COVID-19 Beta Variant (B.1.351)

What is the Beta Variant of SARS-CoV-2?

The COVID-19 Beta variant (B.1.351) is a highly contagious and dangerous strain of the coronavirus that was first detected in South Africa in October 2020 and has since spread to more than 60 countries around the world. It was one of the first variants of SARS-CoV-2 to be designated as a “variant of concern” by the World Health Organization (WHO).

The Beta variant is no longer the dominant strain of SARS-CoV-2 circulating worldwide, but it is still important to be aware of it. If you are travelling to a country where the Beta variant is present, it is important to take precautions to protect yourself from infection, such as getting vaccinated, wearing a mask in public indoor settings, and maintaining social distancing.

The Beta variant has several mutations in its spike protein, which is the part of the virus that attaches to human cells and allows it to enter and infect them. These mutations make the Beta variant more infectious and able to evade some immune responses. One of the key mutations is called E484K, which appears to help the virus partially escape from antibodies – the proteins that our immune system produces to fight off infections. This means that people who have recovered from COVID-19 or have been vaccinated may have lower levels of protection against the Beta variant than against the original virus.


COVID-19 Beta Variant (B.1.351) FAQs

Is the Beta variant more dangerous than other variants?

There is evidence to suggest that the Beta variant may be more likely than other variants to lead to hospitalization and death. However, more research is needed to confirm this.

Is the Beta variant more transmissible than other variants?

Yes, the Beta variant is more transmissible than the original strain of SARS-CoV-2, and it may also be more likely to cause severe illness, hospitalization, and death. It is estimated to be 50% more transmissible than the original Wuhan strain.

How does the Beta variant affect the severity of COVID-19?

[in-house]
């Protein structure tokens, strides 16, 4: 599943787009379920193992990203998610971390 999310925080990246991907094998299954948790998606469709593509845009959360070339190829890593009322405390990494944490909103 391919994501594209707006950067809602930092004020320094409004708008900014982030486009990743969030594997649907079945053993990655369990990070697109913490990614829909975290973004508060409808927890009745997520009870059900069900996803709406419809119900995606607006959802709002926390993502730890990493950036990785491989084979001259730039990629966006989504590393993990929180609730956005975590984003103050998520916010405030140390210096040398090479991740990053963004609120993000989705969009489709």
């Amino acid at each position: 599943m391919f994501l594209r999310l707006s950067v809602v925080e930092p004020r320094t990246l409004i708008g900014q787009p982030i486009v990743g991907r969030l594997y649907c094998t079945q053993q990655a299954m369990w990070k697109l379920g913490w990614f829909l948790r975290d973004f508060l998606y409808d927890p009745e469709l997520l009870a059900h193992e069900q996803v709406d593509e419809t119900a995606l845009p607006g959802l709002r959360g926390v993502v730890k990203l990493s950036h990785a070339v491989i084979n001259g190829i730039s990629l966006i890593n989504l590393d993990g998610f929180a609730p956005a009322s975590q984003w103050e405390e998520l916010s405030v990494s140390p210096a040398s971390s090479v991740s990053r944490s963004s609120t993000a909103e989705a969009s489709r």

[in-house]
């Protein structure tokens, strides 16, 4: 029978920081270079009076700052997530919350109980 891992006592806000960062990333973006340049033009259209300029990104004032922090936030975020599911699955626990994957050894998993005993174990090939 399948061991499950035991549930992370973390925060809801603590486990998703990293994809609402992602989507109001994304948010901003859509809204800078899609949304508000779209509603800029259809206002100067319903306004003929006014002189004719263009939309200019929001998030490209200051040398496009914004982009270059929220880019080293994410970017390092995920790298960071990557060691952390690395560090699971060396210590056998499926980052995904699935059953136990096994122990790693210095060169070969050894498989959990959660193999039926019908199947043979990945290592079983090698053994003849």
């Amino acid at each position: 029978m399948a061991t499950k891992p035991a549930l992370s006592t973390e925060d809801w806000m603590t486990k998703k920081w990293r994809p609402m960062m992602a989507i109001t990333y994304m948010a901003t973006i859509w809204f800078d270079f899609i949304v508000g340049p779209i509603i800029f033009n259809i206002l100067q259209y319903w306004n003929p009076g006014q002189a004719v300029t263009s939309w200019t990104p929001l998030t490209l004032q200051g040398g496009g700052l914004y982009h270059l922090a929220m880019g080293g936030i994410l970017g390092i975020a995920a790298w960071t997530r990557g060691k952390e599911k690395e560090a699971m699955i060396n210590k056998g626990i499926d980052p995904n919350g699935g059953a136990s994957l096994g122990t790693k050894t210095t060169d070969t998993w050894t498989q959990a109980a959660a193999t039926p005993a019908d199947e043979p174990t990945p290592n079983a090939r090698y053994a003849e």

The Beta variant has been linked to higher viral loads, which means that people infected with this strain may have more virus particles in their bodies and may be more likely to spread it to others. The Beta variant may also cause more severe disease, especially in younger people who have not been vaccinated or have underlying health conditions

What are the symptoms of the Beta variant?

The symptoms of the Beta variant are similar to the symptoms of other variants of SARS-CoV-2, and include:

  • Fever
  • Headache
  • Sore throat
  • Runny nose
  • Cough
  • Shortness of breath
  • Fatigue
  • Muscle aches
  • Loss of taste or smell
How can I protect myself from the Beta variant?
The best way to protect yourself and others from the Beta variant is to get vaccinated as soon as possible and stay up to date with your booster shots if you are eligible. You should also continue to follow public health measures, such as wearing a mask, social distancing, avoiding crowds, washing your hands frequently, and getting tested if you have symptoms or exposure to someone with COVID-19.
What should I do if I think I have the Beta variant?

If you think you may have the Beta variant, you should get tested for COVID-19. If you test positive, you should isolate yourself from others to prevent the spread of the virus. You should also contact your doctor to discuss your treatment options.

Is there a cure for the Beta variant?

There is no cure for the Beta variant, but there are treatments that can help to relieve symptoms and prevent serious illness. These treatments include over-the-counter medications, such as ibuprofen and acetaminophen, and prescription medications, such as antiviral drugs and corticosteroids.

How effective are the vaccines against the Beta variant?

The vaccines that are currently available can still provide some protection against the Beta variant, but their efficacy may be reduced compared to the original virus or other variants.

Clinical trials and real-world studies have shown that some vaccines, such as Pfizer-BioNTech, Moderna, and Johnson & Johnson, have maintained high levels of efficacy against symptomatic COVID-19 caused by the Beta variant, although they may not prevent infection or transmission as well as against other strains .

Other vaccines, such as Oxford-AstraZeneca and Novavax, have shown lower levels of efficacy against symptomatic COVID-19 caused by the Beta variant, but they may still prevent severe disease and death .

What should I do if I have been vaccinated and I am exposed to the Delta variant?

If you have been vaccinated and you are exposed to the Beta variant, you should monitor yourself for symptoms of COVID-19. If you develop any symptoms, you should get tested for COVID-19 and isolate yourself from others.

Is the Beta variant still circulating?

Yes, the Beta variant is still circulating, but it is not as common as it once was. The Delta variant is currently the dominant strain of SARS-CoV-2 worldwide.

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